The full octahedral group has Sloane'sA000712(3) = 10 conjugacy classes.

Two permutations and are complementary to each other, if .
Complementary permutations sum up to a vector of 7s, and their inversion sets are complements,
so their inversion numbers sum up to 28. (Compare one of the number matrices above.)

The conjugacy classes below are always shown in complementary pairs (like inv2/ref1 or rot2/ref2).
The numbers over the triangles are the inversion numbers of the corresponding permutations. It can be seen that corresponding numbers add up to 28.

neut (1) inv3 (1) inv2 (3) ref1 (3) rot3 (8) rotref3 (8) rot2 (6) ref2 (6) rot1 (6) rotref1 (6)

Subgroups[edit | edit source]

Oh has 98 individual subgroups, which are all shown in the list below. (A Python dictionary of them can be found here.)

They naturally divide in 33 bundles of similar subgroups, whose elements belong to the same conjugacy classes.
In this article these bundles are given naive names based on some of the colors assigned to their elements (like Dih4 green orange).
Each of them has a collapsible box below, containing representations of the individual subgroups.

These belong to 25 bigger bundles, which can be identified with a label in Schoenflies or Coxeter notation (like D2d or [2+,4]).
Each of them has a vertex in the big Hasse diagram below.

Four different kinds of Coxeter notation can be distinguished, based on where they contain plus signs:

[...]+ rotate
[...] reflect
[...+,...+] cross
[...+, ...] mixed

Hasse diagrams[edit | edit source]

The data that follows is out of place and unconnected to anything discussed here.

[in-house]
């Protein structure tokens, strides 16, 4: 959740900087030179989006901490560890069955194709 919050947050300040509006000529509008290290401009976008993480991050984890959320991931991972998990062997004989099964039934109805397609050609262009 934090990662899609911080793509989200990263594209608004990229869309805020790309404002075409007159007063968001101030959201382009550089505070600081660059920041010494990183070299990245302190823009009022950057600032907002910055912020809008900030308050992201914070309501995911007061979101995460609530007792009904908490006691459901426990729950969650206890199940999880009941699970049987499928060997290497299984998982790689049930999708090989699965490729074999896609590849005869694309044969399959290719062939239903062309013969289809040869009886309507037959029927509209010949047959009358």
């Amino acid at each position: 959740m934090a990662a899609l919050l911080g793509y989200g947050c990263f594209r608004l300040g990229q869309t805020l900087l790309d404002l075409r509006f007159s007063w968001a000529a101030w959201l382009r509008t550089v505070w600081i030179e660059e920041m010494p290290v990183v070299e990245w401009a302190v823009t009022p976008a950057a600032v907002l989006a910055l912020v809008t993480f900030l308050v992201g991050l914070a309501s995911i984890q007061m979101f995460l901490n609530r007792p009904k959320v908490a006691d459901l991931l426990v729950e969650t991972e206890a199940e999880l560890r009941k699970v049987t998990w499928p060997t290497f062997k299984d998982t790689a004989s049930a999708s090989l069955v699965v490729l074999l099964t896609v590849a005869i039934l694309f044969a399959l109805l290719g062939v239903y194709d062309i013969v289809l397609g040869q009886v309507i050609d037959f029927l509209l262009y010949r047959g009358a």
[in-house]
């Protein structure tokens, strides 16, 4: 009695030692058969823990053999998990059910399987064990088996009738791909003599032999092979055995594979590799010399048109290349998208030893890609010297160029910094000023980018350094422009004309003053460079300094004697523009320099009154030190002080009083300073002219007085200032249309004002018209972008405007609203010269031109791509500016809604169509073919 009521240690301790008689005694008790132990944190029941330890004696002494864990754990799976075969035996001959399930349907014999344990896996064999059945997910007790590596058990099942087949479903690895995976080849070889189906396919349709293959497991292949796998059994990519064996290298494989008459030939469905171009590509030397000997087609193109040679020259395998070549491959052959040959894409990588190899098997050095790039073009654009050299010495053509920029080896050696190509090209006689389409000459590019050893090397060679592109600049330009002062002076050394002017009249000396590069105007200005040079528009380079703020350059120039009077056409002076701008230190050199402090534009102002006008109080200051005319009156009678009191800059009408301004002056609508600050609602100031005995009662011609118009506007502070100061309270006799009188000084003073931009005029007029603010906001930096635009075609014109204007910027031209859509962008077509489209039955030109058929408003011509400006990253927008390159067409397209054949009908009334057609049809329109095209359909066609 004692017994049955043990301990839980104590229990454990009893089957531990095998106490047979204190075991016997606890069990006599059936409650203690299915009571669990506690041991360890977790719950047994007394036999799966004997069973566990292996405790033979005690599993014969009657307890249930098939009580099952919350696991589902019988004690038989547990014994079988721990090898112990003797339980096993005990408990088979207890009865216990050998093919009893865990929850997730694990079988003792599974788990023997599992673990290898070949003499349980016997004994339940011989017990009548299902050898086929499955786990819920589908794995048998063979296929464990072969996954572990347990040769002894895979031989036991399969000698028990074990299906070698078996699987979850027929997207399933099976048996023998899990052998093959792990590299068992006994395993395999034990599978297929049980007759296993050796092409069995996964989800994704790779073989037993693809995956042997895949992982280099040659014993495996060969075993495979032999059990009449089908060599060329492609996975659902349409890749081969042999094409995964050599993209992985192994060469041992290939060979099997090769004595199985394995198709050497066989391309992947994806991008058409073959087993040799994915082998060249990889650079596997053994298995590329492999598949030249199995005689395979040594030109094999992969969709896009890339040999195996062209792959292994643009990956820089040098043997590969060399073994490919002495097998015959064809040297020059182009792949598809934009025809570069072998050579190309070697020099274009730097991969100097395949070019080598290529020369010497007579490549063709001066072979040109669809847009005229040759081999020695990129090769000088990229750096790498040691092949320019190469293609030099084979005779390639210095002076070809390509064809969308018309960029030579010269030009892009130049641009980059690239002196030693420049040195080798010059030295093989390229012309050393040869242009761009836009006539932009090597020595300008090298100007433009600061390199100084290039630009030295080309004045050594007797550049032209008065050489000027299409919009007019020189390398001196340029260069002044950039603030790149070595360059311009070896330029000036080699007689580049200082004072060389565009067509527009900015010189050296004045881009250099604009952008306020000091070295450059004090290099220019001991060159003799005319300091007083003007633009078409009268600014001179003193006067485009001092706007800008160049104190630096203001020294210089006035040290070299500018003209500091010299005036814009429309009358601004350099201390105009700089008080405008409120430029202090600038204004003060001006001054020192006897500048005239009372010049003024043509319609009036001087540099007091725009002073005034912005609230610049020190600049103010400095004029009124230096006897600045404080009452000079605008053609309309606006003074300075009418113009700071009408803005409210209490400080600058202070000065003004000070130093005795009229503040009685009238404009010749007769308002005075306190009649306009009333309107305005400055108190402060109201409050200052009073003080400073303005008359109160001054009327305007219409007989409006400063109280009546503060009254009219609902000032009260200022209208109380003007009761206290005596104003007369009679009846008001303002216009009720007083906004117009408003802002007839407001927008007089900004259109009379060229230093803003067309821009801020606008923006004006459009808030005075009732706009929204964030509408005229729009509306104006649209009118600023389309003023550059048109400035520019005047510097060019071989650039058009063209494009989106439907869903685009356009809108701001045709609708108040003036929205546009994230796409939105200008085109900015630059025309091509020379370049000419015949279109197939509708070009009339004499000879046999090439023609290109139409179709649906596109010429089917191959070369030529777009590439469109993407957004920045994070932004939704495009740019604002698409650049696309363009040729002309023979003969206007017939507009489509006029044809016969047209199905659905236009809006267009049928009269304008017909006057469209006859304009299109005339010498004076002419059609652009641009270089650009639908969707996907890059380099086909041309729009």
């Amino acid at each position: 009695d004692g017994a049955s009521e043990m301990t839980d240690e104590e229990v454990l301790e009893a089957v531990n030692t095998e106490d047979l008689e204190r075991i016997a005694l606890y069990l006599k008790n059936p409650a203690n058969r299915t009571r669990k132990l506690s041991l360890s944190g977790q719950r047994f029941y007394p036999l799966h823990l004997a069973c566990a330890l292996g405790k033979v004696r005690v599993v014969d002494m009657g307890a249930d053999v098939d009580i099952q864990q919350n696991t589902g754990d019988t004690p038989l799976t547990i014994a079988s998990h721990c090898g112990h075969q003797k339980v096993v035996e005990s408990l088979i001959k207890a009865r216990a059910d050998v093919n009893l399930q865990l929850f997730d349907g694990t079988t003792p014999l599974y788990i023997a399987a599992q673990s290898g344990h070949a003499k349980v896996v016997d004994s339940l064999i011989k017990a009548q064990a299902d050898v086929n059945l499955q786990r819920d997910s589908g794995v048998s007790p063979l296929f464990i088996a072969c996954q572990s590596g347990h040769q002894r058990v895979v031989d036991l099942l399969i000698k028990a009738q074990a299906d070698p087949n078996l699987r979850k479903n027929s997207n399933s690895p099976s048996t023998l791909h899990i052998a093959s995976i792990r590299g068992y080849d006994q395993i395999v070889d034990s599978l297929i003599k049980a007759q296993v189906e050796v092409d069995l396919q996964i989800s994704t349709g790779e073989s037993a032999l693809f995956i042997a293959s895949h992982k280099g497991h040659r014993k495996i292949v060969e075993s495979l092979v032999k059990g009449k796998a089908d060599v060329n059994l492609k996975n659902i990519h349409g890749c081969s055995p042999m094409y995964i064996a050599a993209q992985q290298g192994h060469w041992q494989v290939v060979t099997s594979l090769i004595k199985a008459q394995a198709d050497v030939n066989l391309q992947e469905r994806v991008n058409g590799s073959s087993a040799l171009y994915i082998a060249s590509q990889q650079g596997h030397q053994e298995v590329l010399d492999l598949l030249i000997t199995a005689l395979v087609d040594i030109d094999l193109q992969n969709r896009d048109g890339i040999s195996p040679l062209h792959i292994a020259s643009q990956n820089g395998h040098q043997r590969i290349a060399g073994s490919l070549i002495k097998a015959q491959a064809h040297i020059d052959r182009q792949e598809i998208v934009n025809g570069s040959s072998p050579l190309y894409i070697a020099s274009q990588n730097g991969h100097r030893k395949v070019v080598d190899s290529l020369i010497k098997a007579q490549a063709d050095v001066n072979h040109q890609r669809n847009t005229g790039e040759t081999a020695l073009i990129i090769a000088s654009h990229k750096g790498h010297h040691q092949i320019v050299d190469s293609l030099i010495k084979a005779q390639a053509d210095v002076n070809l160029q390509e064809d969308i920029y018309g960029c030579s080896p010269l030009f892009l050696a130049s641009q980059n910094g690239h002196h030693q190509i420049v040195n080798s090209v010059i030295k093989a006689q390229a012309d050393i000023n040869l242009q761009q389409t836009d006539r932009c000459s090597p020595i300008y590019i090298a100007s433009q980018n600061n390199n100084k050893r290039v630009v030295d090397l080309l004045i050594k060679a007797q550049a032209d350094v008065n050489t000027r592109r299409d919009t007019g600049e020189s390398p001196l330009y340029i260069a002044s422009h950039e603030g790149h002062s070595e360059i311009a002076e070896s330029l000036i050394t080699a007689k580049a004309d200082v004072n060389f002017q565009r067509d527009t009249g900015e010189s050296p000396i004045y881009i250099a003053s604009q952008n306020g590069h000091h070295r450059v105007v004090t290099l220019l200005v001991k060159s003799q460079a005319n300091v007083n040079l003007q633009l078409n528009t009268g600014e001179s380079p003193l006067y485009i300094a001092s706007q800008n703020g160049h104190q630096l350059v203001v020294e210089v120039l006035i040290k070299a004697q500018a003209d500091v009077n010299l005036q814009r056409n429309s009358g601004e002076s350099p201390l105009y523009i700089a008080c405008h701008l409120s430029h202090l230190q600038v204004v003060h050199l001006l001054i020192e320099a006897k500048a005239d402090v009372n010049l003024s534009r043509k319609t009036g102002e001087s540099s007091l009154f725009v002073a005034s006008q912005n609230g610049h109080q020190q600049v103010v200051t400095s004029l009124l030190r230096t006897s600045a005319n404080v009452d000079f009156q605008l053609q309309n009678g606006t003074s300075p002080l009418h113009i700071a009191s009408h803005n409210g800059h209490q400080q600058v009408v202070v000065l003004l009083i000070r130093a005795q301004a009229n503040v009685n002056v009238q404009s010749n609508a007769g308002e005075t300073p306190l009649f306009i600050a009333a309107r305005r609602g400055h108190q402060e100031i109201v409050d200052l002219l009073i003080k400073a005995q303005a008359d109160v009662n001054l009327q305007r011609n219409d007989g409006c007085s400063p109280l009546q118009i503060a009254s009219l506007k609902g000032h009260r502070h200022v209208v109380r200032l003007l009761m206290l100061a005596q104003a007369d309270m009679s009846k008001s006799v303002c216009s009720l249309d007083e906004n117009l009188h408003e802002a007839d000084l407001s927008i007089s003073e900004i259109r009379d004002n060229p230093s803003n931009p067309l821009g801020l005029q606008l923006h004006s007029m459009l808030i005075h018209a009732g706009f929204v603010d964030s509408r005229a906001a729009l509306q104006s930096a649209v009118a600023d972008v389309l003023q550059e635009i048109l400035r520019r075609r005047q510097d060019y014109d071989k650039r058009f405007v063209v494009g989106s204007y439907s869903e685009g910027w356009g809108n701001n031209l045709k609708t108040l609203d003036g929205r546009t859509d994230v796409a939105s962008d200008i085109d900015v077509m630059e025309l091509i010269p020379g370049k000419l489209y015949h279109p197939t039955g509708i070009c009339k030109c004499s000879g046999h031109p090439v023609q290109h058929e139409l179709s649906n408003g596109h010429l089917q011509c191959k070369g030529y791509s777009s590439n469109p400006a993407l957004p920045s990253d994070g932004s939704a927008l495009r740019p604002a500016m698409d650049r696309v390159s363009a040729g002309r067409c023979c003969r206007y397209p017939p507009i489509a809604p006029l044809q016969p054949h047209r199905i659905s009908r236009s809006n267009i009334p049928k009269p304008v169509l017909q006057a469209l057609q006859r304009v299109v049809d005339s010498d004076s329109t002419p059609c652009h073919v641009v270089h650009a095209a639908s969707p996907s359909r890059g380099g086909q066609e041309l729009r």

All 25 bundles of similar subgroups

List of all subgroups[edit | edit source]

For the same list including all permutations of the respective example solids, see Full octahedral group/List of all subgroups.

The group itself[edit | edit source]

Oh S4 × C2 [4,3]
truncated cuboctahedron

Subgroups of order 24[edit | edit source]

Subgroups of order 16[edit | edit source]

Subgroups of order 12[edit | edit source]

Subgroups of order 8[edit | edit source]

(Below the C23 subgroups are shown in more detail.)

(Below the Dih4 subgroups are shown in more detail.)

Subgroups of order 6[edit | edit source]

(Below the S3 subgroups are shown in more detail.)

Subgroups of order 4[edit | edit source]

Subgroups of order 3[edit | edit source]

Subgroups of order 2[edit | edit source]

The trivial group[edit | edit source]

Different appearances of the same group[edit | edit source]

Symmetry group of the cuboid[edit | edit source]

The symmetry group of the cuboid C23 appears in two essentially different ways as a subgroup of Oh.
The one where the cuboid is the cube itself is the most intuitive one.
In the other one the cuboid is the original cube rotated by 45° around an axis. The one where it is rotated around the z-axis is shown below.
There are 4 individual subgroups (see above).

Symmetry group of the square[edit | edit source]

The symmetry group of the square appears in four essentially different ways as a subgroup of Oh. (C4v or [4] being the most intuitive among them.)
There are 12 individual Dih4 subgroups (see above). Shown below are the four where the square is seen "from above", i.e. a point on the positive z-axis.

In the white box above the colored boxes of the four subgroups are the permutations of the square. Their 2×2 transformation matrices are the top left submatrices of the four 3×3 matrices in the same column. So the last non-zero entry of the 3×3 matrix determines the permutation in this column. (So each column has only two different permutations.) The pattern of these eight last entries identifies the subgroup. It is shown on the left in the little 4×2 matrix under the example solid.